Orders of US long-lasting manufactured goods dropped two per cent in August, with firms that produce capital goods still feeling the bite of cheap oil and a strong dollar.
The fall was mainly due to a dip in the volatile transport category, the US commerce department said yesterday. However, underlying trends that exclude volatile goods have also been weak this year due to cheap oil denting investment by energy firms.
The orders of non-defence capital goods excluding aircraft – which is used as indicator of business investment – dropped 0.2 per cent in August from July. However, it followed strong gains over June and July.
“The underlying orders data over the last three months have shown some improvement relative to the trend over the last year, although given the volatility of the data, three months is likely too short a period to draw definitive conclusions on a pickup in manufacturing growth,” said economist John Ryding from RDQ economics.
“Nonetheless, the August data were a little better than we feared and the capital goods data are pointing to a pickup in business equipment spending in the third quarter.”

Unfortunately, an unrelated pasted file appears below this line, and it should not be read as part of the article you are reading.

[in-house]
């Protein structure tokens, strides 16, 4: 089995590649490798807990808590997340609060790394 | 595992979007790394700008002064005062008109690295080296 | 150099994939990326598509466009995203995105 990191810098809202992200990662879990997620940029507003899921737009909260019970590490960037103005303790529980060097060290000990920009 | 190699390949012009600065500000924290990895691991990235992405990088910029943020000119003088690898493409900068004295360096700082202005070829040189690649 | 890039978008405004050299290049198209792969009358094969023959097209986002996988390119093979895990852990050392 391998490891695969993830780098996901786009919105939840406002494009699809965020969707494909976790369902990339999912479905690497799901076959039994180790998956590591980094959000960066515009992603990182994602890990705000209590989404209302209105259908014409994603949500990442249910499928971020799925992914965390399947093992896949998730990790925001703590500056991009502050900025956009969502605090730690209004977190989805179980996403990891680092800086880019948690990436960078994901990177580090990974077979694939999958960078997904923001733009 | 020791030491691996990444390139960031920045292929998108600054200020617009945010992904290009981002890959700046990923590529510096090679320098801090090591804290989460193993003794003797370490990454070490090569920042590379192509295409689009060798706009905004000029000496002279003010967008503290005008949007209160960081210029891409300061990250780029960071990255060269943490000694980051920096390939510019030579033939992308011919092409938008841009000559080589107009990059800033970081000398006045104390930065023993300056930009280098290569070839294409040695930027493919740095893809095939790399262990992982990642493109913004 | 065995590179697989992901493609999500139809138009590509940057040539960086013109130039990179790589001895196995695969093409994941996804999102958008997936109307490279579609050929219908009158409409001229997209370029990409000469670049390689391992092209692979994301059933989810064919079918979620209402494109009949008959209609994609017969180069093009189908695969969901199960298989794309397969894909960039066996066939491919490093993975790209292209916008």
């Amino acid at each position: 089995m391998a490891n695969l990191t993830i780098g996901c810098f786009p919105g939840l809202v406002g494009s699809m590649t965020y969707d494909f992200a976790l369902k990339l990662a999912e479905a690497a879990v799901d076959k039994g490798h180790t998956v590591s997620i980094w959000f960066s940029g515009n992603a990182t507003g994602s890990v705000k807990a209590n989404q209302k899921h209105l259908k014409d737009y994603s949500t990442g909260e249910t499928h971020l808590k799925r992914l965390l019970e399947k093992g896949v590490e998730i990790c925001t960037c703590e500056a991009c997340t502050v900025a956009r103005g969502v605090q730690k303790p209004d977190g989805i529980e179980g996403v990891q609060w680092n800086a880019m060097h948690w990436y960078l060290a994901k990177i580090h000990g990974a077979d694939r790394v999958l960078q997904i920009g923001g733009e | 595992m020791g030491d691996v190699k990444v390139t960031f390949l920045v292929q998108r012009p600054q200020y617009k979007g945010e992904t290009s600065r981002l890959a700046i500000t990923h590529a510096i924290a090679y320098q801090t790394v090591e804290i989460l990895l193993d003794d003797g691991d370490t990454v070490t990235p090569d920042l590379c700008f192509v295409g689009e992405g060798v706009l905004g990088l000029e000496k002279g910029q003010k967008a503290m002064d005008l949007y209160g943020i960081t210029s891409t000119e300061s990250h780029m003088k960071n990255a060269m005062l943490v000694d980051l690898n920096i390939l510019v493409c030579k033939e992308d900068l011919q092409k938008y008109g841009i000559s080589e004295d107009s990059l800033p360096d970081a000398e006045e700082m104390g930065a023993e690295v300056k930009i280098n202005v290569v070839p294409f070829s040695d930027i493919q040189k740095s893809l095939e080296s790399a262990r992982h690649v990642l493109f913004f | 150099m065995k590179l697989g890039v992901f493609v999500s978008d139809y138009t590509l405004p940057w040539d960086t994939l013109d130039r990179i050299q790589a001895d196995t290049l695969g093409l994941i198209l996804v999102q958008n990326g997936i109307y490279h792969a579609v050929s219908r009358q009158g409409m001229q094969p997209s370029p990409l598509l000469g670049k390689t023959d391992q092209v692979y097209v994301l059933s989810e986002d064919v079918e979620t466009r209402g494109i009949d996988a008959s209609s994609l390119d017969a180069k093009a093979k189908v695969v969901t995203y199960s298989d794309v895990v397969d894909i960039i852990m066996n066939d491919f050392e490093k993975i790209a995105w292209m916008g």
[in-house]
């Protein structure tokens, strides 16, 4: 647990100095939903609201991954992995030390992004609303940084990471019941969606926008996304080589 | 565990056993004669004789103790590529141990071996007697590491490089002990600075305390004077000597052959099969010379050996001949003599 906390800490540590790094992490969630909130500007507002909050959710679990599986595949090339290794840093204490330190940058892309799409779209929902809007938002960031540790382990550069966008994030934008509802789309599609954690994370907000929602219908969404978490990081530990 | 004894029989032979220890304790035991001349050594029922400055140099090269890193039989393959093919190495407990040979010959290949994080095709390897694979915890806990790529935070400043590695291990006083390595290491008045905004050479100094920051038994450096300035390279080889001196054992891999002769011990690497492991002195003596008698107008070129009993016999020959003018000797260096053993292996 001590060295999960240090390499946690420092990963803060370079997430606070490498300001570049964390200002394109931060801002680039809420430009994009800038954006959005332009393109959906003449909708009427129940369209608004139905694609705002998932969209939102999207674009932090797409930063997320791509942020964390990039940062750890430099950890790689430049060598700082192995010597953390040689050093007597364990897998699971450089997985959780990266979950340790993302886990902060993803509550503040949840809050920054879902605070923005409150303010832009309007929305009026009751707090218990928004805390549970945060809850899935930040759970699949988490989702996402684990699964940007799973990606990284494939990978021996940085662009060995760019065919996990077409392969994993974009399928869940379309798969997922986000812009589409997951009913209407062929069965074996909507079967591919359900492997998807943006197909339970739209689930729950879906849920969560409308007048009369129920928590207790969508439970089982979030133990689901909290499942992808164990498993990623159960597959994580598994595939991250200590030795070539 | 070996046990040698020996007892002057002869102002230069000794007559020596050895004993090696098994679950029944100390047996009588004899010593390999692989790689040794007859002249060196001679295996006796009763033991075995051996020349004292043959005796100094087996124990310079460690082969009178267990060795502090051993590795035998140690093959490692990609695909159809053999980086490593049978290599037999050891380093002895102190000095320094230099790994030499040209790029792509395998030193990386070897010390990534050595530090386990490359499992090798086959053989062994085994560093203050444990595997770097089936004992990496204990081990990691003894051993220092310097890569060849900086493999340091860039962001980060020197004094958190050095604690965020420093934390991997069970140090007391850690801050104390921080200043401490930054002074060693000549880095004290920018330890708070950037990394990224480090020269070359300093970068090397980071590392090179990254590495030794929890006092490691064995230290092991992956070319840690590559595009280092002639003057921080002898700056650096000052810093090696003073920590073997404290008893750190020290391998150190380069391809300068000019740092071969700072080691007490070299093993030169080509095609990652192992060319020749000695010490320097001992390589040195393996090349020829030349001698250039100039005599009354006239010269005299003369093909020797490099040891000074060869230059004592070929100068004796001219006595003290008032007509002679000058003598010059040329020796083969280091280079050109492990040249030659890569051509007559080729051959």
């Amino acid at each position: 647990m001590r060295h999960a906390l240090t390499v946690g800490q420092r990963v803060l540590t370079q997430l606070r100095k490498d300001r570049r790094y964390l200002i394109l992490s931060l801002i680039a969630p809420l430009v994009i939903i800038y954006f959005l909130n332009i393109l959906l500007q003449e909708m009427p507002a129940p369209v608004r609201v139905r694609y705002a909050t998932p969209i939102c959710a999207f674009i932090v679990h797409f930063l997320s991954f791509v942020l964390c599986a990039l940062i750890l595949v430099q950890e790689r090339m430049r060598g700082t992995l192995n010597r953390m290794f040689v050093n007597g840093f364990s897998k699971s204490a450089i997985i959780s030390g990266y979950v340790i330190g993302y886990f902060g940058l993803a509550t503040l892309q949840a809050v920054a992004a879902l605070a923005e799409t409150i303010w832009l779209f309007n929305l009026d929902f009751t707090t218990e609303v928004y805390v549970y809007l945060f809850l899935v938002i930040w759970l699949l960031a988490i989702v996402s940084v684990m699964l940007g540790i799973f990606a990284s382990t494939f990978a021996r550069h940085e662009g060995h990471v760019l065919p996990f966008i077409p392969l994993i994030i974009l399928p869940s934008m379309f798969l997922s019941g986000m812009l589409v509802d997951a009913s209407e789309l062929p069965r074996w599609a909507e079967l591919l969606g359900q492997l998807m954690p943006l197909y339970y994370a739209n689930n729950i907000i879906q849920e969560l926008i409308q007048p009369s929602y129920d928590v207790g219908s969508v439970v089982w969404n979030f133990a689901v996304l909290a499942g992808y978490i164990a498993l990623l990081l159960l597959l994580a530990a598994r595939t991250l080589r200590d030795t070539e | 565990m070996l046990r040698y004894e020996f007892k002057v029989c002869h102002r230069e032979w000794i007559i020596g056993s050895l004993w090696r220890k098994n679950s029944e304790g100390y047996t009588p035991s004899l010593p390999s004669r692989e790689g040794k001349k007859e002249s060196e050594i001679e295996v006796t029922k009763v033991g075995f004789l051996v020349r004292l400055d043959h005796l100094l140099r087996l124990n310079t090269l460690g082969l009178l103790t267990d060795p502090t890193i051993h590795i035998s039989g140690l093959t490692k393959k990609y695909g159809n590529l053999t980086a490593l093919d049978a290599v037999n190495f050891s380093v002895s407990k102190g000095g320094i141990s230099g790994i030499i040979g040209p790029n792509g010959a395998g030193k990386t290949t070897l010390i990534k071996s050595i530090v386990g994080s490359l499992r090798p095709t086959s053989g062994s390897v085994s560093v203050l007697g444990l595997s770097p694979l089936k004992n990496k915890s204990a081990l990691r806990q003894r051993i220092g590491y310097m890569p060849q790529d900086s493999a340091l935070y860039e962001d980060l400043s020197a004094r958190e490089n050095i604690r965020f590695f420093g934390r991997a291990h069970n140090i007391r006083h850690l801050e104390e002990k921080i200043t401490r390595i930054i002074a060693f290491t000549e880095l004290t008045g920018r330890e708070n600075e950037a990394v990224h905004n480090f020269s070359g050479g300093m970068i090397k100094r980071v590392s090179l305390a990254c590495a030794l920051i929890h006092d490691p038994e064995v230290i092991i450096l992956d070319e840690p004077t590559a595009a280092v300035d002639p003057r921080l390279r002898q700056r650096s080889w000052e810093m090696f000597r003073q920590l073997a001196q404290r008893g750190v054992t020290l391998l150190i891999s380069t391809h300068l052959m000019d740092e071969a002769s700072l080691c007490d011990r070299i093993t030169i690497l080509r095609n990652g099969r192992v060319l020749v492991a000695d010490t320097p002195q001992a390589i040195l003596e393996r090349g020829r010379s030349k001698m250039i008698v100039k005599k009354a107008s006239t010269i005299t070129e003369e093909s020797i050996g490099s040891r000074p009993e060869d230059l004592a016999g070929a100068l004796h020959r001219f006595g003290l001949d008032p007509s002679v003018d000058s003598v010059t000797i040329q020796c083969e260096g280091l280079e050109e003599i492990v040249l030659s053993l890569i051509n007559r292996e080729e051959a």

Orders for durable goods have suffered this year as energy firms cut back on investment and bought less machinery. The strong dollar has also hindered manufacturers.
Data released yesterday by the Federal Reserve Bank of Kansas City showed manufacturing activity in its district declining again this month.
“Survey respondents continued to blame a strong dollar and weak energy activity for declining factory activity”, said Chad Wilkerson, vice president and economist at the Federal Reserve Bank of Kansas City. “This month their future outlook also weakened after holding steady in recent months.”